Sunbird Facts, Living Habitat, Kinds and Reproduction


What is Sunbird? Sunbird facts, living habitat, kinds, reproduction. Information about Sunbird animal.


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Sunbird; any of over 100 species of small, brightly colored, nectar- and insect-eating birds. More than half of the species live in Africa; the rest live in India, Ceylon, Burma, Malaya, the East Indies, and Australia. Several atypical species are often called “spider hunters” because of their feeding habits. Sunbirds are the ecological equivalents of New World hummingbirds.


Sunbirds are 3,5 to 8,5 inches (9-22 cm) long. They have long, slender, down-curved bills; extensible tubular tongues forked at the tip; rounded wings; rounded or square-tipped tails; and short, stout legs. Both male and female spider hunters are drably colored, but the males of other sunbirds are brilliantly colored.

Sunbirds feed on both flower nectar and insects, but unlike hummingbirds they tend to perch on the flower being probed rather than to hover around it. Occasionally they puncture long flowers to get at the nectar. They travel through flowering areas according to the blossoming season. They are nongregarious and non-migratory.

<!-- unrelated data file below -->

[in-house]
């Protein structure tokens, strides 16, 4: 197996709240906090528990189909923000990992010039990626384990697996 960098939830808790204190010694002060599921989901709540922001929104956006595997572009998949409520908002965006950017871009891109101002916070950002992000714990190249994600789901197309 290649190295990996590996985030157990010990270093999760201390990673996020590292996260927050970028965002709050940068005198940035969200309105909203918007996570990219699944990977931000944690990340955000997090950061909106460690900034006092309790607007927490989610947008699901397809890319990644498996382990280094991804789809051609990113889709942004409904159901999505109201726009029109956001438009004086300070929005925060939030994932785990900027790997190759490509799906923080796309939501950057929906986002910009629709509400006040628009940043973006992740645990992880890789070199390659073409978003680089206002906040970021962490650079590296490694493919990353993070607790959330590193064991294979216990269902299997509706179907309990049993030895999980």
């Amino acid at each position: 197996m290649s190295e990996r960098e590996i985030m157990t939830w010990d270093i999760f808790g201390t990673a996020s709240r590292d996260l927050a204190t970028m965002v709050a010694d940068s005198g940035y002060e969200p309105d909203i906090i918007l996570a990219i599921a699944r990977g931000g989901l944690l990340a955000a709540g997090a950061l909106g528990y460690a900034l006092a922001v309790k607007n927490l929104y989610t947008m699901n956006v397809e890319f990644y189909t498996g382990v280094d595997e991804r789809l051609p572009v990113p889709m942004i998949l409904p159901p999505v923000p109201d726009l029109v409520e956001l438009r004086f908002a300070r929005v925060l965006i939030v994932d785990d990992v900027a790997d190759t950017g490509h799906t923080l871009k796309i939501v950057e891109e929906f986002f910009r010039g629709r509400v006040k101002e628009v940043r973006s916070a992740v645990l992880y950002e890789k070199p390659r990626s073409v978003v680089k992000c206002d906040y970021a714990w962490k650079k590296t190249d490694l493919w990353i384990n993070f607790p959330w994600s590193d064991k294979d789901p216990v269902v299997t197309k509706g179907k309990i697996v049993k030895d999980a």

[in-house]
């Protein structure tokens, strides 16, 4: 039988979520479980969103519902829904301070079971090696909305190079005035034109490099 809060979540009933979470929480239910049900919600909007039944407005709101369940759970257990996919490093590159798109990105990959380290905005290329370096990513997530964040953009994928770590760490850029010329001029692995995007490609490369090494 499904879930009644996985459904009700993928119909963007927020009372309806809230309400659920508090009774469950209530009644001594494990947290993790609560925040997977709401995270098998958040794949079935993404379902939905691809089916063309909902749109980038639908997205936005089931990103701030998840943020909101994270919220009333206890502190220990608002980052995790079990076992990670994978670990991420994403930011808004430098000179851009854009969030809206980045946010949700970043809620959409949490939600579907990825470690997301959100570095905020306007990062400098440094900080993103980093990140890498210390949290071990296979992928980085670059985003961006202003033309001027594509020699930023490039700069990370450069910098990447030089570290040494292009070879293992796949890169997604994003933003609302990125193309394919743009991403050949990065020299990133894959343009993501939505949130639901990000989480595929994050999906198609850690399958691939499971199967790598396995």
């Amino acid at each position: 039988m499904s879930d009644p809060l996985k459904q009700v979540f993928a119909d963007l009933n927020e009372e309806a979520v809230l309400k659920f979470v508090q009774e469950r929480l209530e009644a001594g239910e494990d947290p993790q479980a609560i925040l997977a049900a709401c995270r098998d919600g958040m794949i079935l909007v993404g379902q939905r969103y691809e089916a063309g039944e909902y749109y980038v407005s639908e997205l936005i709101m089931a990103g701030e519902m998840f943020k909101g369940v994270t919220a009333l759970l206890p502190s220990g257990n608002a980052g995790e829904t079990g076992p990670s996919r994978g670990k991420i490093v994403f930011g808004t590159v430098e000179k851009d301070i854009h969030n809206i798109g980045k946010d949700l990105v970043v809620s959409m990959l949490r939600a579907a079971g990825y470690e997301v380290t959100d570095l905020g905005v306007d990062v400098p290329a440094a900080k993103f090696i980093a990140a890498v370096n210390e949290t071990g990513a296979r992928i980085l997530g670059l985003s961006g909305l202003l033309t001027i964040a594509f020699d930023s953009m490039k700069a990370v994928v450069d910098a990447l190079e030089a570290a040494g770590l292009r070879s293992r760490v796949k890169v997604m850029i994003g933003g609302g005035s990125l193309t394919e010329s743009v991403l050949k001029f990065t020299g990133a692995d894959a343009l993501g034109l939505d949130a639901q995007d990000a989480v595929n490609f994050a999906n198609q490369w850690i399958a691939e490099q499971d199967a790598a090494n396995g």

The female alone builds a purselike nest, with a porticolike roof, suspended from a branch. The nest is made of plant fibers held together with spider webs and raggedly camouflaged with coarse vegetation and lined with hair, down, or feathers. One to three eggs are laid, white or pale blue and streaked or blotched. The female alone usually incubates the eggs for 13 or 14 days, but the male may help feed the young.


Sunbirds make up the family Nectariniidae of the order Passeriformes.

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